Skip to main content

Jewish school in Montreal targeted by gunfire a second time

Share

A Jewish school in Montreal was targeted by gunfire on Sunday for the second time this week.

Police were called to the Côte-des-Neiges neighbourhood around 5 a.m., where gunshots were reported on Deacond Road, near Van Horne Avenue.

Upon arrival, officers discovered bullet holes in the facade of the Jewish School Yeshiva Gedola.

No one was inside the building at the time and there were no injuries. Witnesses told Montreal police (SPVM) they saw a vehicle speeding off after the shots were fired. 

"Bullet casings were found on the ground," confirmed police spokesperson Véronique Dubuc.

THREE SHOOTINGS THIS WEEK

It's the third time this week a Montreal Jewish school has been shot at. 

On Thursday, police discovered bullet holes at Yeshiva Gedola as well as at United Talmud Torahs of Montreal Inc.

Those first two shootings are being investigated as hate crimes, police confirmed on Friday.

SPVM statistics gathered from Oct. 7 (the start of the Israel-Hamas war) to Nov. 7 reveal 73 hate crime incidents targeting Jewish communities in the city, as well as 25 targeting the Arab-Muslim community.

Police search an area near the Yeshiva Gedolah Jewish school after shots were fired at the school in Montreal, Sunday, Nov. 12, 2023. THE CANADIAN PRESS/Graham Hughes

"Everybody feels a bit nervous. of course, I mean you're living right next door to where bullet shots were fired," said Charles Abelson, who lives nearby the school. Following the shooting earlier this week, several parents said they felt uneasy bringing their kids to classes

Yeshiva Gedolah houses an early childhood center (CPE), as well as primary, secondary and post-secondary classes.

JEWISH COMMUNITY 'UNDER ATTACK': MAYOR

Montreal Mayor Valerie Plante condemned the shooting at a press briefing Sunday morning.

"The Jewish community in Montreal is currently under attack. It's a big issue, it's a big problem," she told reporters, adding that Montreal must remain "a city of peace."

"We can have opinions that differ [...] But there is no reason, there is no reason that justifies shooting at an elementary school, at our communities. An anti-Semitic act like this has no place in Montreal."

Former municipal opposition leader Lionel Perez also spoke Sunday. His child once attended Yeshiva Gedola, and he's also a former member of its board of directors.

"Unfortunately, history repeats itself over time," he said.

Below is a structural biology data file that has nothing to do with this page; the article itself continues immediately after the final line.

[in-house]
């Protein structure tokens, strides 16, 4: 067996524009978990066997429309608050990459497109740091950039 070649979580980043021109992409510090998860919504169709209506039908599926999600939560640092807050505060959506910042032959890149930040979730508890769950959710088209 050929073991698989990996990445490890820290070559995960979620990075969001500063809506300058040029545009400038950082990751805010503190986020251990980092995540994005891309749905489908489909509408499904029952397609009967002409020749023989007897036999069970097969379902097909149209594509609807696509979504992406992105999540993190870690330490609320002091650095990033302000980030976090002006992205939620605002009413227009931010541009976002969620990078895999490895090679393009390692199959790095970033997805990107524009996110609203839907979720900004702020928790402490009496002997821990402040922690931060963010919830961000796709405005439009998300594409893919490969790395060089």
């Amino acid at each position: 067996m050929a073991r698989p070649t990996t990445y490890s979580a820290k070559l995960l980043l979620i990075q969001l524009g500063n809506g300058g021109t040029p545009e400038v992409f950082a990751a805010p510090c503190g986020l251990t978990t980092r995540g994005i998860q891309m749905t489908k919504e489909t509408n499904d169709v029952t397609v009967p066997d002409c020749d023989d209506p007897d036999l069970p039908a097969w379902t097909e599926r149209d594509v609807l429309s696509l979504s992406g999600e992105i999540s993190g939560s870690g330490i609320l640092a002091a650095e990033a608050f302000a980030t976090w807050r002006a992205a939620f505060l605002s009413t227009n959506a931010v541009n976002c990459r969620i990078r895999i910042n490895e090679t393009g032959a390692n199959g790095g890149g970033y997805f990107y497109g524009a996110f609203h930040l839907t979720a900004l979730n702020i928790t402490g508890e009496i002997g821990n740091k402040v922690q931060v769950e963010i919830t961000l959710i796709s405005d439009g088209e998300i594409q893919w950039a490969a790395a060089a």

"Every time there are events in the Middle East, there are Jewish institutions that are targeted," he added. "That's the beast of anti-Semitism."

"They want to try to scare us into closing our schools, into not educating our children," said Perez. "They will fail." 

Quebec Premier Francois Legault also issued a statement Sunday, calling for an end to hateful acts in his province.

"My heart goes out to Quebec's Jewish community, which has again been the victim of an attack on one of its schools. Every effort will be made to find and punish the culprits. The Quebec nation is a peaceful nation. Let's not import the hatred and violence we see elsewhere in the world," it reads.

Prime Minister Justin Trudeau has yet to make an official statement on the matter, but reposted a message from MP and House Leader Karin Gould on X, formerly known as Twitter. 

"I am horrified to learn of another incident of gunshots fired at the same Jewish school in Montreal early this morning. Thank goodness no one was harmed, but this threatening anti-Semitic violence cannot go on," she wrote.

MP Marc Miller, who represents a downtown Montreal riding, deemed the shooting "cowardly." Fellow city Liberal lawmaker Anthony Housefather said antisemitic acts "cannot be allowed to become the new normal."

'MIND-BOGGLING' and 'DISTURBING'

"This is absolutely mind-boggling," said Michael Mostyn, chief executive officer of Jewish advocacy group B'nai Brith Canada, in a statement responding to Sunday's shooting.

"How in the world can this be going on in a civilized country? We certainly hope Montreal police can get to the bottom of this and keep the Jewish community safe."

The Canadian Muslim Forum, a national advocacy group, called the shooting "very disturbing" in a statement issued late Sunday afternoon. 

The Forum also called on the SPVM to "restore a sense of security on the city's streets," adding it "calls for unity against all sorts of hate and violence."

Published with files from The Canadian Press and CTV's Matt Gilmour.

CTVNews.ca Top Stories

BREAKING

BREAKING Toronto police officer stabbed, suspect shot

The province's police watchdog is investigating after Toronto police say an officer was stabbed and a suspect was shot during an altercation in the city's west end on Friday afternoon.

Stay Connected